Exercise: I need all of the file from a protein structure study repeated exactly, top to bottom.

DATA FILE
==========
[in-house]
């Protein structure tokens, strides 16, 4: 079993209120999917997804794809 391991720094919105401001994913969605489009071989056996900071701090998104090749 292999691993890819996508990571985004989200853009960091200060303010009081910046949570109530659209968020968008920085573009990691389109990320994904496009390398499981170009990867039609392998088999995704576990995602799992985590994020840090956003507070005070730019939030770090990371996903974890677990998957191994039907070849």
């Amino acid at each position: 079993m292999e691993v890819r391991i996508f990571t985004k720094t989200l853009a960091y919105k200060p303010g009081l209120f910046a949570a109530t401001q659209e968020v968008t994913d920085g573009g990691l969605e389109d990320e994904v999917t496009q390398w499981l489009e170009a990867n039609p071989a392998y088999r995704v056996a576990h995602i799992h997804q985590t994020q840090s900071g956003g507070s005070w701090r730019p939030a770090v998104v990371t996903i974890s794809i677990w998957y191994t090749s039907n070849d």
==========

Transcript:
[in-house]
């Protein structure tokens, strides 16, 4: 079993209120999917997804794809 391991720094919105401001994913969605489009071989056996900071701090998104090749 292999691993890819996508990571985004989200853009960091200060303010009081910046949570109530659209968020968008920085573009990691389109990320994904496009390398499981170009990867039609392998088999995704576990995602799992985590994020840090956003507070005070730019939030770090990371996903974890677990998957191994039907070849």
């Amino acid at each position: 079993m292999e691993v890819r391991i996508f990571t985004k720094t989200l853009a960091y919105k200060p303010g009081l209120f910046a949570a109530t401001q659209e968020v968008t994913d920085g573009g990691l969605e389109d990320e994904v999917t496009q390398w499981l489009e170009a990867n039609p071989a392998y088999r995704v056996a576990h995602i799992h997804q985590t994020q840090s900071g956003g507070s005070w701090r730019p939030a770090v998104v990371t996903i974890s794809i677990w998957y191994t090749s039907n070849d």